3 Cleaning Tips From 1950’s Housewives Worth Stealing

3 Cleaning Tips From 1950’s Housewives Worth Stealing

You’ve undoubtedly heard it before: women from the 1950s didn’t have promising career positions but were great housewives. It was the era of respectability, conformity and responsibility. Women stayed at home, raised children, looked after their husbands and took great care of their house.

So, here are some cleaning tips from 1950s housewives.

Don’t Make the Bed in the Morning

Don’t Make the Bed in the Morning“If you make your bed every morning you will have accomplished the first task of the day. It will give you a small sense of pride, and it will encourage you to do another task and another and another. By the end of the day, that one task completed will have turned into many tasks completed. Making your bed will also reinforce the fact that little things in life matter. If you can’t do the little things right, you will never do the big things right. And, if by chance you have a miserable day, you will come home to a bed that is made — that you made — and a made bed gives you encouragement that tomorrow will be better.”

By Admiral William H. McRaven

This speech, told with optimism and great humility, inspired many to start off the day by making the bed. On the net, you will easily find several articles telling you that you should make your bed every morning. Making the bed neat first thing in the morning is said to promote productivity and help you feel calm, relaxed and competent. But guess what: experts now say that there are many good reasons not to make your bed in the morning.

When you tuck yourself in at night, you are unaware of the dead skin cells you will be shedding while sleeping. A study by Atlantic revealed that at night, up to a third of the weight of your pillow could be filled with bugs, dead skin cells, house dust mites and their feces. In fact, some researchers have shown that every night your bed could be collecting about 300 000 dead skin cells.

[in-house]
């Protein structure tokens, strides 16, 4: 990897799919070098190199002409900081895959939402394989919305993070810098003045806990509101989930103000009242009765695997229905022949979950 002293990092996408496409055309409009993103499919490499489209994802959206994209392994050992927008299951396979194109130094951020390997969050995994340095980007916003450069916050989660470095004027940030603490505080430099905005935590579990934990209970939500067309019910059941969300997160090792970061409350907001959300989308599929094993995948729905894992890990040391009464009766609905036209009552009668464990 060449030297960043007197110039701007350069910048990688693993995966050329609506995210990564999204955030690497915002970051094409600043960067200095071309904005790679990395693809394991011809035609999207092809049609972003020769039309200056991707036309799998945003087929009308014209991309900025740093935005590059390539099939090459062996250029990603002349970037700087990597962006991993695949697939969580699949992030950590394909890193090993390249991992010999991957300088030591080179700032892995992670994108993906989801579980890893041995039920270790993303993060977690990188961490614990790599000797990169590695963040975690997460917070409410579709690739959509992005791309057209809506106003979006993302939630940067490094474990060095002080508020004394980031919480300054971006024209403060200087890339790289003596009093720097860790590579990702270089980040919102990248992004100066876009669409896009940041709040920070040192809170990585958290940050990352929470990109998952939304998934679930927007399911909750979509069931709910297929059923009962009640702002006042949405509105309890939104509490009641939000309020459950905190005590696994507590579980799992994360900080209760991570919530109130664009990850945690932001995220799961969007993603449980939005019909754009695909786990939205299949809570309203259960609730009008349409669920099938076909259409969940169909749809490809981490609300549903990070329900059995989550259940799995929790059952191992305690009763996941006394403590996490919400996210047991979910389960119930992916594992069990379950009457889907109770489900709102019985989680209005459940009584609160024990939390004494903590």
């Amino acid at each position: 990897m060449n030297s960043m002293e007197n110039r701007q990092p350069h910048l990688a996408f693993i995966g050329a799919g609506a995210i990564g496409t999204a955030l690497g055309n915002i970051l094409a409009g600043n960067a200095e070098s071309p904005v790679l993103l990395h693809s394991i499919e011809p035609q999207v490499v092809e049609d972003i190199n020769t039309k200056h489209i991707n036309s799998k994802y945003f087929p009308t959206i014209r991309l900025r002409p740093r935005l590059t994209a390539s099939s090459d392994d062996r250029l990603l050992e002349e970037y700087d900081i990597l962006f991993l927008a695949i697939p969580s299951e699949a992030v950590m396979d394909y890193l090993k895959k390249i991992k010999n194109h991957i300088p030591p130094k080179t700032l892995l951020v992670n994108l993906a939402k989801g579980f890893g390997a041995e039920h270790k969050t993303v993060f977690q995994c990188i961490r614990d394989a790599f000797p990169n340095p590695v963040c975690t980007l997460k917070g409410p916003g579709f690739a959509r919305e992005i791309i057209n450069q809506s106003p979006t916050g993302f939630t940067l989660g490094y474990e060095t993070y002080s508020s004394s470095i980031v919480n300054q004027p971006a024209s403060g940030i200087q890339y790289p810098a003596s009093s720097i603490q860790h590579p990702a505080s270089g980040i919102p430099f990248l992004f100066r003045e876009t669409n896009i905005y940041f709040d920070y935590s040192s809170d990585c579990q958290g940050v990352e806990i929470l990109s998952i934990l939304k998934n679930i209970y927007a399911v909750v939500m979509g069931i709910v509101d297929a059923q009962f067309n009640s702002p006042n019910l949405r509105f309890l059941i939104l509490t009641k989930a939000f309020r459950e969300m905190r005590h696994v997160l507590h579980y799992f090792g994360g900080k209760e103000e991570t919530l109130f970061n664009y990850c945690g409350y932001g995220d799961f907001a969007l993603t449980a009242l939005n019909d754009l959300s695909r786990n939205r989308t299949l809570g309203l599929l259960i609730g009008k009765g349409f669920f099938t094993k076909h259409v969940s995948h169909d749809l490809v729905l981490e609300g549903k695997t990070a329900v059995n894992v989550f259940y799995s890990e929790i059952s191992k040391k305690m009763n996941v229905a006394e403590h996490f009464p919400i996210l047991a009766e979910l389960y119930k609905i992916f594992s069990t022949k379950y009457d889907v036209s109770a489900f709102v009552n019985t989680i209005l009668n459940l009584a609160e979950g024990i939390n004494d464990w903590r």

So, when you wake up in the morning and make the bed, you are trapping in the moisture, all the skin cells, the mites and their droppings. In addition, the dust mites will thrive and continue to accumulate in the damp and humid atmosphere created by the skin cells. This can then lead to asthma and allergies.

According to researcher Dr. Stephen Pretlove, “Something as simple as leaving a bed unmade during the day can remove moisture from the sheets and mattress so the mites will dehydrate and eventually die.”

Clean the Kitchen After Breakfast

Clean the Kitchen After BreakfastA good cook will clean as they go. However, nowadays, people find it difficult to keep the kitchen clean after every food preparation process or after every meal. So, why don’t you try out a 1950s housewife cleaning hack?

Breakfast is called “the most important meal of the day” –and for a good reason. So, as soon as you’ve had breakfast, you can rinse off the dishes and load them into the dishwasher. Right after, you can clean the sink and wipe off the kitchen counters and table. If you have time to sweep the floors, then do that also, though you can save the sweeping for the end of the day.

Take a Basket With You

Take a Basket With YouBetween working full-time, starting a new business, tending to the needs of the family and being a caring parent, the last thing you’d want to do is clean. So, it’s no surprise to come home to a messy and cluttered house. Furthermore, creating a mess-free home is a challenge when you are raising “little monsters.”

So, if you are struggling to declutter your house, start by taking a basket with you. As you go on tidying different rooms, pick up items that don’t belong to that area and put them in your basket. As you enter a new room, you can put the items back in their respective place.



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